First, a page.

An area of interest for me is the adoption of IPv6 which “Internet2 is working to realize the potential of IPv6 for the global Internet community.” Internet2 (2010). Without the adoption of IPv6, there will eventually be no possibility to add further network connections to the global Internet, with a direct impact on eCommerce.

IPv6 (Internet Protocol version 6) is designed to replace IPv4 which is in common use on the Internet. IPv4 has a limited number of possible addresses being commonly used throughout top-level networks. For example, in simplistic terms IPv4 has the make up of 4 sets of digits such as with each set having a maximum value of 255 giving 255 x 255 x 255 x 255 = 4,228,250,625 possible combinations, a number that it is expected to be reached by 2012. Therefore should we not adopt a new way of network addressing, it is possible that no new network devices will be able to function after this number is reached. Hence the birth of IPv6, which, based on a hexadecimal system, not only enables many more addresses (340,282,366,920,938,000,000,000,000,000,000,000,000) addressing the IPv4 exhaustion problem. “The future of the Internet lies in Internet Protocol version 6 (IPv6), with its ability to use 128-bit addresses instead of the 32-bit addressing of IPv4. This vastly increases the number of addresses available from about 4 billion to approximately 340 trillion trillion trillion.” Internet2 (2009)

The address exhaustion issue is not the only issue address by the new work. IPv6 has also been developed to improve speed and network manageability (amongst other areas). In my experience, management of IP addresses and Dynamic Host Configuration Protocol (DHCP) servers has been a time and cost intensive task at enterprise level and one which affects the performance of connected devices and being the cause of user frustration or a lack of connectivity where resources are stretched or errors occur. Under IPv6, DHCP become almost unnecessary as it is possible to auto-configure every device on the global network individually.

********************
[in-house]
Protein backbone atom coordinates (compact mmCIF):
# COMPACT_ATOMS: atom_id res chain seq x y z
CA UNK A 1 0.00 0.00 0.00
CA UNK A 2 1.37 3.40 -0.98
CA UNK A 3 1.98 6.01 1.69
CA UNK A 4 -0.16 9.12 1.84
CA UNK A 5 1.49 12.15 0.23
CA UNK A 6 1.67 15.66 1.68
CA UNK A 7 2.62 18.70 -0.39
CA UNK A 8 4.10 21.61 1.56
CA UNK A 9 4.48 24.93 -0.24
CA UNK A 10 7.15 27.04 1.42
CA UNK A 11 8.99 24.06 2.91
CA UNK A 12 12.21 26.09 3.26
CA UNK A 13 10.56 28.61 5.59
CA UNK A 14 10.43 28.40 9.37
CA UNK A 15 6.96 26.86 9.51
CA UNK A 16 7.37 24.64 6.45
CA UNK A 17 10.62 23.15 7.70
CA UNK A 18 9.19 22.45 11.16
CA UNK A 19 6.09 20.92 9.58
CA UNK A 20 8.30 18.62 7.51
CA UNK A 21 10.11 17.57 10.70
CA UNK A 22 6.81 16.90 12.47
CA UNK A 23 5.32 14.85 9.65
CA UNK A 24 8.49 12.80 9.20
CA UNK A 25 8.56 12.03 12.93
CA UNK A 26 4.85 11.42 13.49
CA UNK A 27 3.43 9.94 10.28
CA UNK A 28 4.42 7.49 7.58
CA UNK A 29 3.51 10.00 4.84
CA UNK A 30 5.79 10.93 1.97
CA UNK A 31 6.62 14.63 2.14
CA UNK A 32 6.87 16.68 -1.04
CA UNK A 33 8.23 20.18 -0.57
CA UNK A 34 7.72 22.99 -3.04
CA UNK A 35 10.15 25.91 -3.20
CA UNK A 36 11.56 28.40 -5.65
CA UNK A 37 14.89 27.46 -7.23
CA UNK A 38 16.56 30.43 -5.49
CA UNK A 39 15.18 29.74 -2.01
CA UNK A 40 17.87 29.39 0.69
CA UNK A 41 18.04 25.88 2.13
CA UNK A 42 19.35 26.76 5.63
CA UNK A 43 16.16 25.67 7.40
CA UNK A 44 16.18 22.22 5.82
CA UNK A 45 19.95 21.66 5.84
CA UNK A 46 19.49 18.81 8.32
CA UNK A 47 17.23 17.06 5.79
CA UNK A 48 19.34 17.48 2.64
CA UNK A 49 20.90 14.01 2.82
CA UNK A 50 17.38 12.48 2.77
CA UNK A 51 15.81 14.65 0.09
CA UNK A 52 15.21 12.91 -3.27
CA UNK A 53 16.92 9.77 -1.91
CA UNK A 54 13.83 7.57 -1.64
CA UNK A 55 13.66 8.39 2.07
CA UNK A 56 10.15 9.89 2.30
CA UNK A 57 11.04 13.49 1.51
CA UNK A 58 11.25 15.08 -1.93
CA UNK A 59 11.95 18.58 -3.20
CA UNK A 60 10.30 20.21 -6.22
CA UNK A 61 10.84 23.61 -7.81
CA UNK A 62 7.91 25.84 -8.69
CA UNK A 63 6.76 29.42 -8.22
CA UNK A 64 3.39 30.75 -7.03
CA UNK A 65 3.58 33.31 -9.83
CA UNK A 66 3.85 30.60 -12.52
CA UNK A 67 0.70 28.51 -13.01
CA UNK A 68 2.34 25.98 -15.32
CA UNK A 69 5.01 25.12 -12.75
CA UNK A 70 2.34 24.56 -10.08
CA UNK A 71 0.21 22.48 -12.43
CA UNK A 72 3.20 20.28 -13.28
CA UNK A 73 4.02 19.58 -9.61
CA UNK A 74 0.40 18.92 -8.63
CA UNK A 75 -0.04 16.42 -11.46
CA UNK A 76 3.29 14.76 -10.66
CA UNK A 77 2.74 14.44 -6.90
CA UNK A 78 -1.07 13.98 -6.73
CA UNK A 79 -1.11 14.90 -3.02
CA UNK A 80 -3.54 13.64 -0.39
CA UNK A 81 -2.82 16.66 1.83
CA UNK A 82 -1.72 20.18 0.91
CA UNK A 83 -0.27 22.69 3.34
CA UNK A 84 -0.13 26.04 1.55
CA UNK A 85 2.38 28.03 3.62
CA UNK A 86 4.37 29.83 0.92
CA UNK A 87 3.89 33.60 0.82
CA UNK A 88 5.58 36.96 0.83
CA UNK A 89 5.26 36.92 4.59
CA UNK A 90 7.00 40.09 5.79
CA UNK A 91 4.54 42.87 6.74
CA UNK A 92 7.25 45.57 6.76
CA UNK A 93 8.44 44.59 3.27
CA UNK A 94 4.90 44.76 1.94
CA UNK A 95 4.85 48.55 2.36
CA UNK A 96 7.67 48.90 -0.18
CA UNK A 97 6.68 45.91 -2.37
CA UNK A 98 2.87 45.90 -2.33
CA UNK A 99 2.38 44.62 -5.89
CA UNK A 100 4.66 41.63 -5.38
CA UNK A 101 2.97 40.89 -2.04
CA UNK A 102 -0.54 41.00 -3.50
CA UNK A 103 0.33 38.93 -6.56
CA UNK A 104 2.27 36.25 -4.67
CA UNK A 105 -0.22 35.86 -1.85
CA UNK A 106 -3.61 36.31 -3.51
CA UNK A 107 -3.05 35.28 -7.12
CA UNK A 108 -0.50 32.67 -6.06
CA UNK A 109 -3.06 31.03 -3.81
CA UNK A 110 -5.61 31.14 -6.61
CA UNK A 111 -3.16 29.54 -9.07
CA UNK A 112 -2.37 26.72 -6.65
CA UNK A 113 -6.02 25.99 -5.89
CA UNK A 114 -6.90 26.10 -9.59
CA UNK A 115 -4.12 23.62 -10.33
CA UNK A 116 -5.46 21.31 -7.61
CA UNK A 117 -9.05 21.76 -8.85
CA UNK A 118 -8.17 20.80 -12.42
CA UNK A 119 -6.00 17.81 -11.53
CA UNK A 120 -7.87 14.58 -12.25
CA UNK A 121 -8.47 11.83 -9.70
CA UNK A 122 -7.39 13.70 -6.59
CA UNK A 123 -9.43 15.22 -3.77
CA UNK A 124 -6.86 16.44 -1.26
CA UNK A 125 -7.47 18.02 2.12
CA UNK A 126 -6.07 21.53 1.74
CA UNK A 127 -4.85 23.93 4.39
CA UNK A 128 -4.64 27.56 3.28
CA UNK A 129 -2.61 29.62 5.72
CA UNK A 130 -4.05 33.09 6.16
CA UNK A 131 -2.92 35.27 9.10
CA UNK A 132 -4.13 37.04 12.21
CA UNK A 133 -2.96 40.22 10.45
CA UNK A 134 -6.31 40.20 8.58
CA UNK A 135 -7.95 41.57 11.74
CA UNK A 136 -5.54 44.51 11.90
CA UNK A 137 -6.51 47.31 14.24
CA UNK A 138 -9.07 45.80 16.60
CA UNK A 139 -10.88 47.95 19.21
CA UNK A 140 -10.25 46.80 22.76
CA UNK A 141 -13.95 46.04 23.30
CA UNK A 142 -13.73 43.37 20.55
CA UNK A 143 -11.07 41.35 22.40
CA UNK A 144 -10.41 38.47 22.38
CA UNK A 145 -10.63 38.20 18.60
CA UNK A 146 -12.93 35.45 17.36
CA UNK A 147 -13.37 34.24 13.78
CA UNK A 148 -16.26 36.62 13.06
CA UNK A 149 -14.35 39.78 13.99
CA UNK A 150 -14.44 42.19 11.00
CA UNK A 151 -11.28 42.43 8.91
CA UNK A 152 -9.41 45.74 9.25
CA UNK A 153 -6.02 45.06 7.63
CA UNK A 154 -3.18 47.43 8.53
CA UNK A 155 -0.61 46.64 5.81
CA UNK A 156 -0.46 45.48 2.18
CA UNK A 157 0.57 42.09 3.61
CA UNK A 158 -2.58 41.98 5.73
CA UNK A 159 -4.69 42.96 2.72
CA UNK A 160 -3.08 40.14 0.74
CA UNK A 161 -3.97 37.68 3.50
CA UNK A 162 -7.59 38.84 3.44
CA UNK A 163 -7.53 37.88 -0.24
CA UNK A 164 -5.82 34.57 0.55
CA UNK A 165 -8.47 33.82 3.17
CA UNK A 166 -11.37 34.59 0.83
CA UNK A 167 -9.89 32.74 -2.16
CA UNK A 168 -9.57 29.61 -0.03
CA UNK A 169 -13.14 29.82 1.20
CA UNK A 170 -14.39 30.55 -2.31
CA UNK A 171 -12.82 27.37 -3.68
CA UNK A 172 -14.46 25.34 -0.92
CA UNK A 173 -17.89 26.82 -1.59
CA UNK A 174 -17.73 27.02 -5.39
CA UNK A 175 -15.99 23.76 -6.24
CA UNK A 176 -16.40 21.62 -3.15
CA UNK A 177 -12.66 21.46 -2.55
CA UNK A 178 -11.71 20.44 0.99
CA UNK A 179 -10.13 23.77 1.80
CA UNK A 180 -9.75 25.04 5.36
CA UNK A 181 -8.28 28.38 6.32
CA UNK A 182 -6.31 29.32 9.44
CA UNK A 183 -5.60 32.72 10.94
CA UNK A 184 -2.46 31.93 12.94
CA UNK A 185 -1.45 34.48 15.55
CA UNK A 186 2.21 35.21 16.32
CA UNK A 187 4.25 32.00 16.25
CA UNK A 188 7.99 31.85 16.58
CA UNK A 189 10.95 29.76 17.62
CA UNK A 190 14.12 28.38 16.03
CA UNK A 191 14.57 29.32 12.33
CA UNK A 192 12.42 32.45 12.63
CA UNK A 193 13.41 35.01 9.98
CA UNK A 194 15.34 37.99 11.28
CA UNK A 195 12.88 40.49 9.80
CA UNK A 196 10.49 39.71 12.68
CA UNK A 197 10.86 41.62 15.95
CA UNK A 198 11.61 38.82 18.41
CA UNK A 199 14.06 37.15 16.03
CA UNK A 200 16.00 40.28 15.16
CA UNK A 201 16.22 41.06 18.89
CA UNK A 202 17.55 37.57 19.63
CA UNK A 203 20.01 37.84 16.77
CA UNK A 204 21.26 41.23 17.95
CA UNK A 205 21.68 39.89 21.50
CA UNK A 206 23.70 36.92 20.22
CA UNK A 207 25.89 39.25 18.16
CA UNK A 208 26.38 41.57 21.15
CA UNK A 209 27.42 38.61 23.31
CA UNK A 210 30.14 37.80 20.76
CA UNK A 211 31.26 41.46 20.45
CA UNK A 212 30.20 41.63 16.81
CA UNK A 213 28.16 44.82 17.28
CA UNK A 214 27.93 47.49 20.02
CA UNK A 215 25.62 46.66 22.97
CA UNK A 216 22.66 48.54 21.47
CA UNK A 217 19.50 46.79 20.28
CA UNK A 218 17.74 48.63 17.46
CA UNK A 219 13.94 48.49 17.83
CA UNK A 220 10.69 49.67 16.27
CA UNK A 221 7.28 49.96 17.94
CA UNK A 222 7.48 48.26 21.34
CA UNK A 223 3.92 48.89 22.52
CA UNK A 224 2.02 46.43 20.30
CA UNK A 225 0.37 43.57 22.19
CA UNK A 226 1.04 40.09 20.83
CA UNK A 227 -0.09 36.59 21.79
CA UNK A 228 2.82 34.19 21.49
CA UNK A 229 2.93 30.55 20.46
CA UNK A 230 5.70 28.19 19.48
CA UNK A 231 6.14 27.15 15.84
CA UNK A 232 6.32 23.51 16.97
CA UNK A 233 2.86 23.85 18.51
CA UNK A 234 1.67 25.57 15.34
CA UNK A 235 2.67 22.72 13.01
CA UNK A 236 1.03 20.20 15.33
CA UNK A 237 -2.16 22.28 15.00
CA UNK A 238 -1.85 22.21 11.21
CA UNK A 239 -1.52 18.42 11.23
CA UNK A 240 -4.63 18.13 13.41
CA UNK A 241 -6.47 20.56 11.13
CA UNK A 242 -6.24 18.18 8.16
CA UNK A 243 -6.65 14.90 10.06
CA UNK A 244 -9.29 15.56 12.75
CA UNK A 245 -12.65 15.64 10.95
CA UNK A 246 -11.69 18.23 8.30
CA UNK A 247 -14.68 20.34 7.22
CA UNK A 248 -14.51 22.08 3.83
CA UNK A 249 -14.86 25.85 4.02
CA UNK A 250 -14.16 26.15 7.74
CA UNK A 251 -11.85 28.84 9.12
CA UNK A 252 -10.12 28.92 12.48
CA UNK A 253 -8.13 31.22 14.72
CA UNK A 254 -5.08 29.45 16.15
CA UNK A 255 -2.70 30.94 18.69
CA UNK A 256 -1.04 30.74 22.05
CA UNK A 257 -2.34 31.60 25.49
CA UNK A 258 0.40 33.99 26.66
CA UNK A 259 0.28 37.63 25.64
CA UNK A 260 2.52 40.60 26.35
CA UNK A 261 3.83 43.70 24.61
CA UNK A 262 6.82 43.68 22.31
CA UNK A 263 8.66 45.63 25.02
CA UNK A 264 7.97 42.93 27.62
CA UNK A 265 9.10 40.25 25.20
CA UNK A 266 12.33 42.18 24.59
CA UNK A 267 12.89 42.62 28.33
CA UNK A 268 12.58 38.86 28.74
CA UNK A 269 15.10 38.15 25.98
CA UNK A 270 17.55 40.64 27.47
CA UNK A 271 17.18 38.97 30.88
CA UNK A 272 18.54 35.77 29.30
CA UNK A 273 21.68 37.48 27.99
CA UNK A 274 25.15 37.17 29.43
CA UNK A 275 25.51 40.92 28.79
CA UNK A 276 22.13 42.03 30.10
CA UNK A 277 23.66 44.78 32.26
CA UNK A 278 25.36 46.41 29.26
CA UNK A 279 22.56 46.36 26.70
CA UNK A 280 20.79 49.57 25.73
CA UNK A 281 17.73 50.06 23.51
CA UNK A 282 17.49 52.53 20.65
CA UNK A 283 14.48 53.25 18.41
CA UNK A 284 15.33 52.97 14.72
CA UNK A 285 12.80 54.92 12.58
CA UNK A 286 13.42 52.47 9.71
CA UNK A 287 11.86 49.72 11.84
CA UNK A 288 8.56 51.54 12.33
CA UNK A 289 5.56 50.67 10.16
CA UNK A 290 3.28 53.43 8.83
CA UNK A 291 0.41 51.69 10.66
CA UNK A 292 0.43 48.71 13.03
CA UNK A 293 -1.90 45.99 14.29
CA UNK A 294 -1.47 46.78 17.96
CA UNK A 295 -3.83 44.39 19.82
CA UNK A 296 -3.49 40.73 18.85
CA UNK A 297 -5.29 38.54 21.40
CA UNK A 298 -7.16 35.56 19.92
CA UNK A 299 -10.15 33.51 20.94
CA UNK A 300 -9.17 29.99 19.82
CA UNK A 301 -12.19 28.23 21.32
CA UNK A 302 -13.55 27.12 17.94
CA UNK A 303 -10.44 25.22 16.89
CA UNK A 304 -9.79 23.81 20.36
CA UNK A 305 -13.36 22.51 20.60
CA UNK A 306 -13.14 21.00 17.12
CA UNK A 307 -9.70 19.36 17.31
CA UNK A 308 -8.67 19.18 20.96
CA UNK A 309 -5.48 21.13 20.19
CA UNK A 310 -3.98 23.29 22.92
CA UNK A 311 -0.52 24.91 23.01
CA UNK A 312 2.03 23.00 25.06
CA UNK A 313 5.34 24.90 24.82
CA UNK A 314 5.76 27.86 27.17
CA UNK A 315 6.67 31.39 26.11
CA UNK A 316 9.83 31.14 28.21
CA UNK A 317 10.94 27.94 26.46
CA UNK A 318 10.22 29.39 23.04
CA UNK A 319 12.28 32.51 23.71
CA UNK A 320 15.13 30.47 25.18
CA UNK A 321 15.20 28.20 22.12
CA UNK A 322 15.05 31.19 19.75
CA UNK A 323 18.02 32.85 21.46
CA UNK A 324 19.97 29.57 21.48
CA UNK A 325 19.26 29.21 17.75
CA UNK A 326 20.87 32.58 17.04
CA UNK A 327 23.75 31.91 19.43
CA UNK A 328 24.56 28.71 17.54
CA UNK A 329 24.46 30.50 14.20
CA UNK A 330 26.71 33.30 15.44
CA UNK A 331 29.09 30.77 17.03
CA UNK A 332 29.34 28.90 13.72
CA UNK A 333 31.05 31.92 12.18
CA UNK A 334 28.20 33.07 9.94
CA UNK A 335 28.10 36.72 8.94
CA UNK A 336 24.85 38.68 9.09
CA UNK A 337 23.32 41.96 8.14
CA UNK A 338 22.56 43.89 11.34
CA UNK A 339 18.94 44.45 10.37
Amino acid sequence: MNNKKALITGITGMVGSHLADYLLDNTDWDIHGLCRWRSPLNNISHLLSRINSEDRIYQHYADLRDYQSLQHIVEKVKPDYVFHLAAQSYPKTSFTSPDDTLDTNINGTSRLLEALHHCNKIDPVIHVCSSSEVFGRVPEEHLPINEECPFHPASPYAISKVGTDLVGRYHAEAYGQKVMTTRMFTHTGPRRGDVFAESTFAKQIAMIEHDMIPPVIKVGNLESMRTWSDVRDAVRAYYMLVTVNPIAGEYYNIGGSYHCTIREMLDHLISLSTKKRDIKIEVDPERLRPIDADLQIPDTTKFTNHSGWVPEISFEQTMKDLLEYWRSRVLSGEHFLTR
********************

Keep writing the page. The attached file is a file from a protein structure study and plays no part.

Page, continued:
In addition, due to the number of possible addresses, it becomes less likely that device scanning to identify weak security on devices will yield results “With IPv6, that is simply impossible: even with a billion infected hosts each scanning a billion IPv6 addresses per second, it takes more than a hundred million years to scan just the IPv6 address space that’s given out to ISPs right now, which is about 0.01 percent of what’s available.” Beijnum I (2007)

Adoption of the IPv6 protocol is in all our interests to keep the Internet growing and increase speed, however most organisations are being slow to adopt. Internet2 being amongst the first.


Beijnum I (2007), Everything you need to know about IPv6 [Online]. Available at http://arstechnica.com/hardware/news/2007/03/IPv6.ars/3 (Accessed 8 August 2010).

Laudon & Traver (2010) E-Commerce: Business. Technology. Society. (6th Edition). Prentice Hall.

Internet2 (2010), IPv6 [Online]. Available at http://ipv6.internet2.edu/ (Accessed 8 August 2010).

Internet2 (2009), Case Study: KanREN Community Experiences Early IPv6 Adoption [Online]. Available at http://www.internet2.edu/pubs/200904-CS-KAN-IPv6.pdf (Accessed 8 August 2010).